We live with privilege. We live in a developed country, have comfortable jobs, and leisure time, something that many in developing countries may never have.
Over the last few weeks I’ve been reflecting on a variety of things. We’ve recently seen many friends deeply touched by sadness, sorrow, and loss. Yet still, all around us there seems to be so much frivolity and shallowness.
Part of it is probably due to the very comfort in which we live our lives. I’m not unhappy about leisure time, or a killjoy, or someone who doesn’t enjoy fun at all. I love all of those things. (Let’s face it, I write speculative fiction stories, have just spent six months helping to put on a musical, and have spent the afternoon at a Gilbert and Sullivan concert.)
But sometimes I’m dismayed by what I see around me, and what is portrayed as being important, over what is actually important.
When you see friends and family deal with devastating loss, then conversations about the latest technical gadgets, or the latest TV show, or see that the most prominent figures in our media are famous for…being famous, (this is something I’ve never really understood), it seems as if there’s something seriously wrong with some of our priorities.
I do understand that life goes on, and I understand that not everyone is always experiencing a life shattering event, but sometimes I think we could pay a lot more attention to the people who matter to us. Or on making a difference (a positive difference) in peoples’ lives.
When our media holds up people whose only purpose in life seems to be to make trouble, or look a certain way, then I wonder what’s going on in our world to drive this kind of shallowness.
I was working my way through my emails this week with the television on in the background. Halfway through I realised The Bachelor was on. To my shame, I watched, with a sort of horrified fascination, as a variety of women competed to ‘win’ the Bachelor. There were a lot of comments about ‘winning’ and ‘getting time’ with said Bachelor.
In real life, most relationships develop slowly, over time, and involve shared interests, care, and more than (what appeared to be) a few moments at a cocktail party wearing carefully chosen outfits.
I mean, how real can any of that actually be? Sure, at least to start with, sometimes we’re on our best behaviour with a potential other half. (Mind you, in our case, there were no illusions about looks, since we met as volunteer firefighters, and had done multiple calls in the middle of the night, which generally ended up with everyone filthy, exhausted, and stinking of smoke.)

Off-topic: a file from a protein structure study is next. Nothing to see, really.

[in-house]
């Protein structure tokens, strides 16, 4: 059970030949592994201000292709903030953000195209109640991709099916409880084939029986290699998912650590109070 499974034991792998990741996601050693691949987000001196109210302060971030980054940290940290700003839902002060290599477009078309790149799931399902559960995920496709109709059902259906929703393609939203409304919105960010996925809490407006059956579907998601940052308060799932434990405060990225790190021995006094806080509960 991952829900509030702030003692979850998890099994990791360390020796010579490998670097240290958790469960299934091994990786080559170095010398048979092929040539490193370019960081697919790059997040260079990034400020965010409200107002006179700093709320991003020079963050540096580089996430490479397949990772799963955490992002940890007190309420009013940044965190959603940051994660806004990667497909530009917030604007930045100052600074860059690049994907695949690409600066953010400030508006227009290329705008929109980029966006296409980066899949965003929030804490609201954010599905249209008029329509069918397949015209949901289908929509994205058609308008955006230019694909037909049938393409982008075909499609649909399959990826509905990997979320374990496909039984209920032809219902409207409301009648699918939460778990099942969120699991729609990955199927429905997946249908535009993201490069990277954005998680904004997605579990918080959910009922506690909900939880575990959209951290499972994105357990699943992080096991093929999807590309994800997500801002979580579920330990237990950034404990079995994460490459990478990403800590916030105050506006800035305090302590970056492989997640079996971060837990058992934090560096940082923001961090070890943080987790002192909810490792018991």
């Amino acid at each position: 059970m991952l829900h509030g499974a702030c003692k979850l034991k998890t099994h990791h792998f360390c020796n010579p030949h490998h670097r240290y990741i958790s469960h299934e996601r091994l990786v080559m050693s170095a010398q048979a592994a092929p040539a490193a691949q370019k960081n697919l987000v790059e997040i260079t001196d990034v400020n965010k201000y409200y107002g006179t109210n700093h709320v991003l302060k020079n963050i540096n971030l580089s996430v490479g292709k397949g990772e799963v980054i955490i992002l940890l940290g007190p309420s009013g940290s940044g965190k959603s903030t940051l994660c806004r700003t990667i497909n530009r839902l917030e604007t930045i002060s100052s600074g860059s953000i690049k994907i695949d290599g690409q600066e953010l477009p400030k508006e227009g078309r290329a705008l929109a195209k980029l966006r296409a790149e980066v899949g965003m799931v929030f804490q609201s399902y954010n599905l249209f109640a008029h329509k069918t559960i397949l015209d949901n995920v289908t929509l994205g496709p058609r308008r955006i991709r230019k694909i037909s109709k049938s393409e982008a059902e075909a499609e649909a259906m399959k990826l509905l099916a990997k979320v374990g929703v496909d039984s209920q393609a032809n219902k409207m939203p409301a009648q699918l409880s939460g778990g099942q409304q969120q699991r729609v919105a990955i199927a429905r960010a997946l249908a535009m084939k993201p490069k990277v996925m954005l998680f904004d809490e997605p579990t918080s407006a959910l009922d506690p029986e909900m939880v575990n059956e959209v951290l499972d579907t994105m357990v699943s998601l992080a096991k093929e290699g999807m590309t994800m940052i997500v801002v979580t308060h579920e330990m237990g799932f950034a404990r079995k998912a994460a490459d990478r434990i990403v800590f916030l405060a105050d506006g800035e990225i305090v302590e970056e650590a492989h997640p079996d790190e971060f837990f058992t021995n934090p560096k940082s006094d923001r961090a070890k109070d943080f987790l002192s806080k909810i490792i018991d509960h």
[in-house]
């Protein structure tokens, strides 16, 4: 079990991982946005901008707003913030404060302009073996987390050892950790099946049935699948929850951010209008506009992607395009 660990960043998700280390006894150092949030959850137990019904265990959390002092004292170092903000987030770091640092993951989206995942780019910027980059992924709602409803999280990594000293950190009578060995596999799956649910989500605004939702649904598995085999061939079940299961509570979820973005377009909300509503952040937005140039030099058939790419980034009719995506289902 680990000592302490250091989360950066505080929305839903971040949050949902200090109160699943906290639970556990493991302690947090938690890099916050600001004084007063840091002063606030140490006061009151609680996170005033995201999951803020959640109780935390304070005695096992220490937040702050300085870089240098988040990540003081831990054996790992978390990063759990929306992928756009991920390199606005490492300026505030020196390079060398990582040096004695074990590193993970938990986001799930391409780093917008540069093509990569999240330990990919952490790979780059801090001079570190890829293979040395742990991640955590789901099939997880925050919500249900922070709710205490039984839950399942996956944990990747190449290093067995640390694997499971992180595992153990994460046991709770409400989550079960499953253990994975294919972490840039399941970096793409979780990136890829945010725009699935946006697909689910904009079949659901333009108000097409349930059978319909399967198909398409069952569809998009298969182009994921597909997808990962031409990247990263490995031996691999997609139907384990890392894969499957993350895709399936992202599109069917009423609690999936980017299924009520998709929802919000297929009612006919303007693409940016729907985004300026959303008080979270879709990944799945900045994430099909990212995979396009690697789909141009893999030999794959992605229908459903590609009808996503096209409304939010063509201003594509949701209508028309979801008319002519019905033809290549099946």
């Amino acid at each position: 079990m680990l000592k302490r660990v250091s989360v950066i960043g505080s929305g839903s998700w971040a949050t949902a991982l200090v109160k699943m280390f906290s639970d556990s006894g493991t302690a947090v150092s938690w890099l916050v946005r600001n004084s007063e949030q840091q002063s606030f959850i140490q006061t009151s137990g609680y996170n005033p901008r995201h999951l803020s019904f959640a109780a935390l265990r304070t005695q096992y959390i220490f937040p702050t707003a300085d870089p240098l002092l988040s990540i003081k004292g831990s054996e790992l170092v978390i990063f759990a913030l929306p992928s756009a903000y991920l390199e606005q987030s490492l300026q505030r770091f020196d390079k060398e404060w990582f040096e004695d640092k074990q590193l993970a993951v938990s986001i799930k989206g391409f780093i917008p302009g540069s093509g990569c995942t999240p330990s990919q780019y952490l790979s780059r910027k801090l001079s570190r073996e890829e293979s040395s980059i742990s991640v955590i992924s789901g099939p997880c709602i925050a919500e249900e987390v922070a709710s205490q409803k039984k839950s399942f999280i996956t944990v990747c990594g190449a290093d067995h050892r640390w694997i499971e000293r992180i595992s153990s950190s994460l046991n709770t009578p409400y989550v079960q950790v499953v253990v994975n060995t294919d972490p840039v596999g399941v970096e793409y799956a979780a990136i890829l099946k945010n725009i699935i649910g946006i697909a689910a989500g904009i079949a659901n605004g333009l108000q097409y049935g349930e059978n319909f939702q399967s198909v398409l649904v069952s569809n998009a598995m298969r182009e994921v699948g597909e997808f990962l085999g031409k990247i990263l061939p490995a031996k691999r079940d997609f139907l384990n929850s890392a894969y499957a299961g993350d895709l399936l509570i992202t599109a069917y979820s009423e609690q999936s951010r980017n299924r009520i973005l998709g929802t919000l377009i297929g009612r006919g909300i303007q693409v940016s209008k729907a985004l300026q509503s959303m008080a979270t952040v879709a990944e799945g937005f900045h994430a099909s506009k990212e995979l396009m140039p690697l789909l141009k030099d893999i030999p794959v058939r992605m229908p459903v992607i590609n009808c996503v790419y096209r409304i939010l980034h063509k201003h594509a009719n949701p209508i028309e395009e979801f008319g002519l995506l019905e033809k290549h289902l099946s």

I was chatting with a friend this week who’d just come back from overseas. It was fascinating to hear her describe the photographic antics of what I can only assume were instagram ‘influencers’ or similar. It was summer in the northern hemisphere when my friend was travelling, which meant there were crowds a lot of the time. But apparently when some people have to pose in about twenty different ways at every monument or view site, it means that the queues are even worse. (My friend did an amazingly hilarious demonstration of hair flicking, pouty lips and seductive poses, to demonstrate what went on, to the delight of myself and another friend.) There was a lot of frustration in the conversation, though, and rightly so to my way of thinking, as most of us aren’t paid to have holidays.
I wasn’t aware of instagram influencers until recently. Apparently Australia’s top 20 or so are all women, most apparently wearing bikinis.
I had a quick flick through, and it was clear these photos weren’t your average happy snap, but posed, brushed, and tweaked instead, with product mentions in the bylines. I do have an instagram account but most of the time I forget I have it. (In retrospect, I should have done the Yum Yum song in the bath tub….any soap sponsors out there?)
But seriously, there’s so much more to life than manicured photographs, or television that only panders to narcissism or self interest.
When I think back, many of the best moments of life have no record except that inside my memory, or even deeper, inside my heart. They involve family, friends, laughing, crying, and feeling deeply. They’re treasured, and there probably wasn’t a camera involved anywhere, unless by chance.
Do yourselves a favour. Live life in the present. Feel deeply. Spend time with those you love.